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There is no question that for many students the virus has exacted a learning cost. It has disrupted routines, resulted in isolation, created fear and distractions, and slowed the pace of learning progress. Educators are working valiantly to help students to cope and continue learning despite the challenges.


However, the pandemic does not have to be a complete distraction or have an exclusively negative impact. In fact, the virus is creating myriad opportunities for real time, authentic learning. Volumes of data are being produced that can be studied and analyzed. New ways to display and explain information are being developed. Changes in society are emerging that may or may not be permanent. Each of these elements and others offer rich opportunities for learning if we choose to leverage them.


Of course, we need to be mindful of political perspectives and personal sensitivities surrounding the virus and its impact. Nevertheless, with care and planning there is much to be mined for learning.


Here are twenty ideas you can use to stimulate your thinking, adapt for your students, and move their learning forward, while remaining in alignment with important curricular goals and standards. Feel free to add your own ideas and design additional learning opportunities.


  1. Investigate what is known about how the virus is transmitted and what steps and strategies hold the greatest promise for protection.
  2. Explore ethical issues related to vaccination prioritization and distribution and who should be first.
  3. Explore how the medical community decides who should receive priority health care support when the system becomes overloaded.
  4. Research why some parts of the population appear to be more vulnerable to the virus than others.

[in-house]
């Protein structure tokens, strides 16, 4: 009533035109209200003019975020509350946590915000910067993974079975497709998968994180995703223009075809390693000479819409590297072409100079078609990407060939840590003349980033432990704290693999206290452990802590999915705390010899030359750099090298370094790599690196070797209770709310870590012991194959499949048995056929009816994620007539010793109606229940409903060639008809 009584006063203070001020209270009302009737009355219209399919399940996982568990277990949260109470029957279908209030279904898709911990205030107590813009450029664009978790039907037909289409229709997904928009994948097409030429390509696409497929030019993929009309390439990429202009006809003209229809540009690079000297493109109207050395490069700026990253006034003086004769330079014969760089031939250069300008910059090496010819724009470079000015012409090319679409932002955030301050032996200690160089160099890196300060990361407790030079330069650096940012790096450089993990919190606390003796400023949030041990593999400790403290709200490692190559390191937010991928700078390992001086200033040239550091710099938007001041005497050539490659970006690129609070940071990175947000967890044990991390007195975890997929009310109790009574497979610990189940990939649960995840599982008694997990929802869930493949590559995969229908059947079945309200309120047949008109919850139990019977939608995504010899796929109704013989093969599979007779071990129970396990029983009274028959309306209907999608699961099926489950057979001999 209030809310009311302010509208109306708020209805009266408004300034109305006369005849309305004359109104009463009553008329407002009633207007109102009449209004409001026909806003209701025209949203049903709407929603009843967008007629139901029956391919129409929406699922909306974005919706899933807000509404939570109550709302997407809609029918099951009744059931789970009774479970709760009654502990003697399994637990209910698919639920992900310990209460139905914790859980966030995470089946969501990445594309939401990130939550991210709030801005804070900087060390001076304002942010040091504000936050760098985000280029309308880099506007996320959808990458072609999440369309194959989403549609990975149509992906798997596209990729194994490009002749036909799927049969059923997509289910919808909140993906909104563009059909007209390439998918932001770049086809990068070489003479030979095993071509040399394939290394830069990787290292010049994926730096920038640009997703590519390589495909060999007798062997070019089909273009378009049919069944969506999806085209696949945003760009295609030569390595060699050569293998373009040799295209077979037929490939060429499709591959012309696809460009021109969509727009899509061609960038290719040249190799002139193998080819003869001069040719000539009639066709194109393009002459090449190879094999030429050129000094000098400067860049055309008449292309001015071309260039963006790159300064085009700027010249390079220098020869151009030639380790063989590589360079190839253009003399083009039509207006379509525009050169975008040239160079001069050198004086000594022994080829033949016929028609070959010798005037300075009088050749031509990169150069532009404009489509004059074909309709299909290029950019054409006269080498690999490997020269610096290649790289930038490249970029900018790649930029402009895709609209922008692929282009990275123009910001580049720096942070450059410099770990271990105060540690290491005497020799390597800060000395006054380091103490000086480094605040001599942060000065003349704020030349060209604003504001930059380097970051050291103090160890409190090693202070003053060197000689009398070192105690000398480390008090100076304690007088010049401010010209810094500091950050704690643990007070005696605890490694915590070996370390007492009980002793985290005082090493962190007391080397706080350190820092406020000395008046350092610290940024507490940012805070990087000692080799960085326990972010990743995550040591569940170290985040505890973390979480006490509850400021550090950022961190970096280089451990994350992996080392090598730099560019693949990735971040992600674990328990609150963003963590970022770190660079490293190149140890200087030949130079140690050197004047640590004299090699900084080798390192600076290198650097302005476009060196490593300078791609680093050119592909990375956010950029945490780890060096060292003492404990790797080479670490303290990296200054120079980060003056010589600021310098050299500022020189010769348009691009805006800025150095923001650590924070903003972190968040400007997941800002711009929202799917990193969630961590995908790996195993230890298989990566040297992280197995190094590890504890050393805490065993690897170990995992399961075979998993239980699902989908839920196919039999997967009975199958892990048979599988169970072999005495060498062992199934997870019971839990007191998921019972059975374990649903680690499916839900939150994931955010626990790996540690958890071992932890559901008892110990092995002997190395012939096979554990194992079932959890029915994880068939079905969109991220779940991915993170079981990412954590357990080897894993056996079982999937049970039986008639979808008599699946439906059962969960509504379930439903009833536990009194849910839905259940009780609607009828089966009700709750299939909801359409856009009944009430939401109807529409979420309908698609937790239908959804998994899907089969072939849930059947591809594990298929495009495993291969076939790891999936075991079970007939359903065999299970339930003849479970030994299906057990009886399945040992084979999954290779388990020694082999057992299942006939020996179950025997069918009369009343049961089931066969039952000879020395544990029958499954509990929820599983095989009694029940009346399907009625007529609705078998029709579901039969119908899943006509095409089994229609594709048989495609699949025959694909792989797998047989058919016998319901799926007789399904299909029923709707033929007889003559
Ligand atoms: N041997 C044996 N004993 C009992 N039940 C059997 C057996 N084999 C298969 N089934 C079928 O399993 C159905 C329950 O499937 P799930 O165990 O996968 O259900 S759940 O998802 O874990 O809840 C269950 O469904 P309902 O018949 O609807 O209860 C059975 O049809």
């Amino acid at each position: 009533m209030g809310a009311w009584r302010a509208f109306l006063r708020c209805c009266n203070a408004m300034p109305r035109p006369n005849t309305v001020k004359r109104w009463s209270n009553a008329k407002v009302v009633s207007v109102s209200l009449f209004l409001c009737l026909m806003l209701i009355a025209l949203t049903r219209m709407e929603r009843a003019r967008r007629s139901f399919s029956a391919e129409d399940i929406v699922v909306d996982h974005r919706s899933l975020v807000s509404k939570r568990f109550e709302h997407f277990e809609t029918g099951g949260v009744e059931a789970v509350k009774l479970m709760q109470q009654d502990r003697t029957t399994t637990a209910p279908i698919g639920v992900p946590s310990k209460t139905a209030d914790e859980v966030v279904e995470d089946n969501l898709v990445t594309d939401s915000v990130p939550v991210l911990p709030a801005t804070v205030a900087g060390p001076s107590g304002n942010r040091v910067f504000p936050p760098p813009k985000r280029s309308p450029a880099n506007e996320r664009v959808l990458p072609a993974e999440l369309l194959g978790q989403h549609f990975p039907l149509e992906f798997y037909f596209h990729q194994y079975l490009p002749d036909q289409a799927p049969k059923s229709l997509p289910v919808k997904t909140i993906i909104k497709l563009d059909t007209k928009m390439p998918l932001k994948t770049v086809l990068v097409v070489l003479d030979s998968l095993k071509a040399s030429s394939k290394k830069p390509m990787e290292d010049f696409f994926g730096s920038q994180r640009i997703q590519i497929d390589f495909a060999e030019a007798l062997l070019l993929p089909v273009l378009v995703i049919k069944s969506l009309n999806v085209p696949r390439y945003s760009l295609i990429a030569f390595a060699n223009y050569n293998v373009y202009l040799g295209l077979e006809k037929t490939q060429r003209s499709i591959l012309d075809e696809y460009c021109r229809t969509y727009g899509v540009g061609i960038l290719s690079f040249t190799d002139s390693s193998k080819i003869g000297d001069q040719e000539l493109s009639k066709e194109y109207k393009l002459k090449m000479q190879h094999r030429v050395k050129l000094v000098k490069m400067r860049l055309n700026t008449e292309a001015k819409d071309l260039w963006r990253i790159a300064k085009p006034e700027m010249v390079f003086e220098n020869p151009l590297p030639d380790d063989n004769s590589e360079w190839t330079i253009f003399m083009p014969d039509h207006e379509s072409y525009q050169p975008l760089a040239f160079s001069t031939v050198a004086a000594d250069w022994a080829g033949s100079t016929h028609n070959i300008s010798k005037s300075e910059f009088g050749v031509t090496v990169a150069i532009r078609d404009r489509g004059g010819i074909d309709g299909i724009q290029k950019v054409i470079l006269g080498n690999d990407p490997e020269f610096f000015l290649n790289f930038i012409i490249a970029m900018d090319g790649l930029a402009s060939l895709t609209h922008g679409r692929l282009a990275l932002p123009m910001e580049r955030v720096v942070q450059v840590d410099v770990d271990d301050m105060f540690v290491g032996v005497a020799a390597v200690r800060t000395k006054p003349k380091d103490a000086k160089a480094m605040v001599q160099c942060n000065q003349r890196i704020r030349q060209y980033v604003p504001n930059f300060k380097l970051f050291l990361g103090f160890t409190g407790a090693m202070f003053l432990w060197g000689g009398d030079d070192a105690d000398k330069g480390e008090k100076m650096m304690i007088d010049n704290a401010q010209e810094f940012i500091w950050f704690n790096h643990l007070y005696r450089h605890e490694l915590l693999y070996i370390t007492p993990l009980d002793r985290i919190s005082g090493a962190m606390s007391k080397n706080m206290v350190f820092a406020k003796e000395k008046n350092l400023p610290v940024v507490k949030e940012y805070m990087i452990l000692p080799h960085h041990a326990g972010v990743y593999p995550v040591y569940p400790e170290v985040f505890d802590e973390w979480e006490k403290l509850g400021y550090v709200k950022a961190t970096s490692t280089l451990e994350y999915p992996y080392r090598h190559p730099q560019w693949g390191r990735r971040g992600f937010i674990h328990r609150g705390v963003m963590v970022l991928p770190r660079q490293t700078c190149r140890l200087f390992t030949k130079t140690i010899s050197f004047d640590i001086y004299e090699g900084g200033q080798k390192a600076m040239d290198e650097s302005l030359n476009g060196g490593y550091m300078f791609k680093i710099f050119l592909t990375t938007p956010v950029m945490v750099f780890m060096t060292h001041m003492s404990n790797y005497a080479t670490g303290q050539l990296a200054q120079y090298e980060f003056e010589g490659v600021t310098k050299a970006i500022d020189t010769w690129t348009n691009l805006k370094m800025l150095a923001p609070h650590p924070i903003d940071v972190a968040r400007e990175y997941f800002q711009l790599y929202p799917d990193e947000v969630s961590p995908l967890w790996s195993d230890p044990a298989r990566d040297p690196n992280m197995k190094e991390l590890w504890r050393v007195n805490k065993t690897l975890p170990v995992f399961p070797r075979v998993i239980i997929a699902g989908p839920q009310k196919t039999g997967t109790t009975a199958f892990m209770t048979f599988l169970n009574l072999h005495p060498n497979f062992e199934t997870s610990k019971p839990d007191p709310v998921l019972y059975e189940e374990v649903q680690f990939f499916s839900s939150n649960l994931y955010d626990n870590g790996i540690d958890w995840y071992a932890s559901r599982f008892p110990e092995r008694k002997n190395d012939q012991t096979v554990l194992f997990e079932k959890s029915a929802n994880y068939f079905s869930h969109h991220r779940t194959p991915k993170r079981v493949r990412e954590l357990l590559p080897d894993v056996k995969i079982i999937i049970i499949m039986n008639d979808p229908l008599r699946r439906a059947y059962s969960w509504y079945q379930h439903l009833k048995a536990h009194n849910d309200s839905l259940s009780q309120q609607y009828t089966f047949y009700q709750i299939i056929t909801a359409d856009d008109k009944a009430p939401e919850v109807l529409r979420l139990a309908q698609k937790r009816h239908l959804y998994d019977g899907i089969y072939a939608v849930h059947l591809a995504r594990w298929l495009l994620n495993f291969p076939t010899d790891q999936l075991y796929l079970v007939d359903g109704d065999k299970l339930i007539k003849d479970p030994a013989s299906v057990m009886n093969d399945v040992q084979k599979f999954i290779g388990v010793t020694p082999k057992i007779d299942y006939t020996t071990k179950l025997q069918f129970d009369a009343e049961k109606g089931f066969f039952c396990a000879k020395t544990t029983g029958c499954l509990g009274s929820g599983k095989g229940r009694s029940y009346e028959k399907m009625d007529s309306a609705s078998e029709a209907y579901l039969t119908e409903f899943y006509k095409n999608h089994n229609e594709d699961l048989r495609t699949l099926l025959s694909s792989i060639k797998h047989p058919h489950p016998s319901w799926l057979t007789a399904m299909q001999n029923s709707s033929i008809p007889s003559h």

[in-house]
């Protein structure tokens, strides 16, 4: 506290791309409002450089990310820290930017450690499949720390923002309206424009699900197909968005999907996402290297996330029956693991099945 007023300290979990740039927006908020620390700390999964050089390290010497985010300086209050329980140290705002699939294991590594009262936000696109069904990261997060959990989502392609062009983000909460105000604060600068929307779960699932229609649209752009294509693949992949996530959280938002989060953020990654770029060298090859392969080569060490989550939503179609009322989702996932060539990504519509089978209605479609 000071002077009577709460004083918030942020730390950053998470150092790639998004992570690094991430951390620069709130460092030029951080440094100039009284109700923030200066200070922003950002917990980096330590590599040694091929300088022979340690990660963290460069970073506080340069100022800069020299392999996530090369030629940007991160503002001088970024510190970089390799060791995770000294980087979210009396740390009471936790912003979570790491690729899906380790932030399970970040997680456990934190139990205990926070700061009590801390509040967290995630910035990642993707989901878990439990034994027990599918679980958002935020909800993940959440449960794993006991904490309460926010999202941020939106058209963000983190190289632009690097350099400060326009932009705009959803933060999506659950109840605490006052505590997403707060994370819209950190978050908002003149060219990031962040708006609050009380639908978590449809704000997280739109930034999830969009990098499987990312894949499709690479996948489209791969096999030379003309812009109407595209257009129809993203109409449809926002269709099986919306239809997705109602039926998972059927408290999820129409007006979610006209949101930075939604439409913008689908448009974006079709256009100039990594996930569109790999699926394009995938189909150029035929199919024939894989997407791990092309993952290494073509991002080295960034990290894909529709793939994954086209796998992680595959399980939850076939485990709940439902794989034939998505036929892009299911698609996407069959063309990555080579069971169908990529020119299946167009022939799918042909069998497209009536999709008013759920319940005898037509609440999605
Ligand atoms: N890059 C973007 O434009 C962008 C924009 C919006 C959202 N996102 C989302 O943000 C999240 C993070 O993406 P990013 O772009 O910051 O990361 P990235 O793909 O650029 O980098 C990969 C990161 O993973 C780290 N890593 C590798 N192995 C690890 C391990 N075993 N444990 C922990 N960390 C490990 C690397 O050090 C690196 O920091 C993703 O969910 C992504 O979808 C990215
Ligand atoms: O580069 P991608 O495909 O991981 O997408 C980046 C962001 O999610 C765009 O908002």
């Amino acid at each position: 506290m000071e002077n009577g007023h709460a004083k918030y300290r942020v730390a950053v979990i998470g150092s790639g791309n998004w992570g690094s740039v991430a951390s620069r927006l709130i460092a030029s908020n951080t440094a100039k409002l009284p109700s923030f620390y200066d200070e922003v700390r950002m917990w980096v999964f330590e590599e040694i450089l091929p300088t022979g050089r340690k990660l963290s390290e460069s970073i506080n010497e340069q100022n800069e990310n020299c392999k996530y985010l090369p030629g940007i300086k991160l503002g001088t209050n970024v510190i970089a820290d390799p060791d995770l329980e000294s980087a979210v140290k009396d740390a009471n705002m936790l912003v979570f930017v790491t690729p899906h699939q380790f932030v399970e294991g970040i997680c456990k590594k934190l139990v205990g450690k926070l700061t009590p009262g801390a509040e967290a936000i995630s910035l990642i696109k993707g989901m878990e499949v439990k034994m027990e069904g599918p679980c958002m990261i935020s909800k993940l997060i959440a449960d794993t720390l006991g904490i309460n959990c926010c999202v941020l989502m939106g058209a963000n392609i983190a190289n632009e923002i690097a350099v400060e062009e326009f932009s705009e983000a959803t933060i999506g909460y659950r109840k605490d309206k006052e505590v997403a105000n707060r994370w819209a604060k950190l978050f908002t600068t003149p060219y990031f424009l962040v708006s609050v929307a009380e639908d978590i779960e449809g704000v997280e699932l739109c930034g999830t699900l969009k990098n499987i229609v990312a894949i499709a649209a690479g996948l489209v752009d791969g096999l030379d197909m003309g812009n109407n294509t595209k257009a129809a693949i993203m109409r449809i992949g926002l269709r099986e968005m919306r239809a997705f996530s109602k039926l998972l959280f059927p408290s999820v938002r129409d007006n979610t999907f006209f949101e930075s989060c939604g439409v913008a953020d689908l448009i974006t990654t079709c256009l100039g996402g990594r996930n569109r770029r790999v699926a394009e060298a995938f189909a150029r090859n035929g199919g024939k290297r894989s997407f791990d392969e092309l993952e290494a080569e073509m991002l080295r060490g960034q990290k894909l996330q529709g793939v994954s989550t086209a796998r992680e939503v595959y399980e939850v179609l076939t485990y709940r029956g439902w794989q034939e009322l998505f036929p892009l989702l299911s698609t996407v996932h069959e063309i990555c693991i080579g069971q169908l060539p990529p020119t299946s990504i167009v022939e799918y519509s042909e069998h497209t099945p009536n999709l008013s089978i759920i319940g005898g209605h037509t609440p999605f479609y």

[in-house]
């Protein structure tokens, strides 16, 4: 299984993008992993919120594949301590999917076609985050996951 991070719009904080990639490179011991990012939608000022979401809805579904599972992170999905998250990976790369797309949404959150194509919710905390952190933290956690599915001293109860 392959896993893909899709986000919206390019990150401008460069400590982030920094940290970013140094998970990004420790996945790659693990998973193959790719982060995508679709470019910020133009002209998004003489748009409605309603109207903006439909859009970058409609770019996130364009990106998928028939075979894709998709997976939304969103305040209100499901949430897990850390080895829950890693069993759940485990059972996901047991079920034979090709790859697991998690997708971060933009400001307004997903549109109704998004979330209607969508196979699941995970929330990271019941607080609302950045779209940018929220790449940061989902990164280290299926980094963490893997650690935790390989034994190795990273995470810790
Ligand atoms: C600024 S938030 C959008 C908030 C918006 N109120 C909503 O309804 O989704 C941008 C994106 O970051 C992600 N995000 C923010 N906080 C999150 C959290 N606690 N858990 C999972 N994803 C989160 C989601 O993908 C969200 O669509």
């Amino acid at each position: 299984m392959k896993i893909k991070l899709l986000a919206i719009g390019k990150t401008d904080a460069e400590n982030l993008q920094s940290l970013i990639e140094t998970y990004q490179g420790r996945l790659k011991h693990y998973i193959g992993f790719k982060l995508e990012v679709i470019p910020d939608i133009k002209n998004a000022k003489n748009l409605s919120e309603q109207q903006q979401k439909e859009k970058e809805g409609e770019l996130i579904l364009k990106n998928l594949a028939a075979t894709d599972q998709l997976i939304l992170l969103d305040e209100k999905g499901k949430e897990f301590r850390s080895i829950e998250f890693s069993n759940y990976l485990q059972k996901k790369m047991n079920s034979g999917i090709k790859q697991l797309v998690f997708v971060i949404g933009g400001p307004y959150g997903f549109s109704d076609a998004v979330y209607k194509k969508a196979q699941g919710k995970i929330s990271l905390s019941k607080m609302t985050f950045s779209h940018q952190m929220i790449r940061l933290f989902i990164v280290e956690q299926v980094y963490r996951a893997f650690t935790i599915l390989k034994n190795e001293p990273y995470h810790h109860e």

5. Research and develop models showing how unprotected coughing can aid in spread of the virus and germs in general.
  6. Explore the role of air quality and circulation, and research local efforts to manage air quality. Measure and analyze air circulation and quality in school and at home.
  7. Research how the latest vaccinations differ from the way vaccinations have been developed and tested in the past.
  8. Analyze and compare how modern society is responding to the virus compared to how societies have responded to global viruses in the past.
  9. Track how what is known about the virus has shifted and grown throughout its existence and how advice related to the virus has changed.
  10. Explore how the pandemic has led to increased mental health issues and what might be effective strategies to address them.
  11. Review, analyze, and construct graphs and infographics to capture the presence, spread, and impact of the virus.
  12. Construct mathematical models to explain the of direction, scope, and intensity of virus spread.
  13. Explore how to sort and verify various beliefs, rumors, and facts about the nature of the virus and its mutations.
  14. Research the implications of science and politics becoming intertwined.
  15. Analyze the effectiveness of various public policy initiatives and propose alternative policies with promise.
  16. Explore how the virus has improved the general population’s understanding of science and how it may have led to confusion.
  17. Research which communication messaging strategies have been most effective in helping people understand the virus and what made the messaging effective.
  18. Research the factors that make some information sources more credible than others.
  19. Identify information about the virus that is not yet known and needs to be learned.
  20. Explore which behavior changes necessary during the virus are likely to remain once the virus in contained.


While the virus is presenting many unforeseen challenges, it also offers a wealth of authentic opportunities to learn. We need not allow such an interesting crisis go to waste.

Thought for the Week

AI can teach and share knowledge, sure, but it lacks the key elements of human modeling, nurturing, and connecting that are essential components of a comprehensive learning process.

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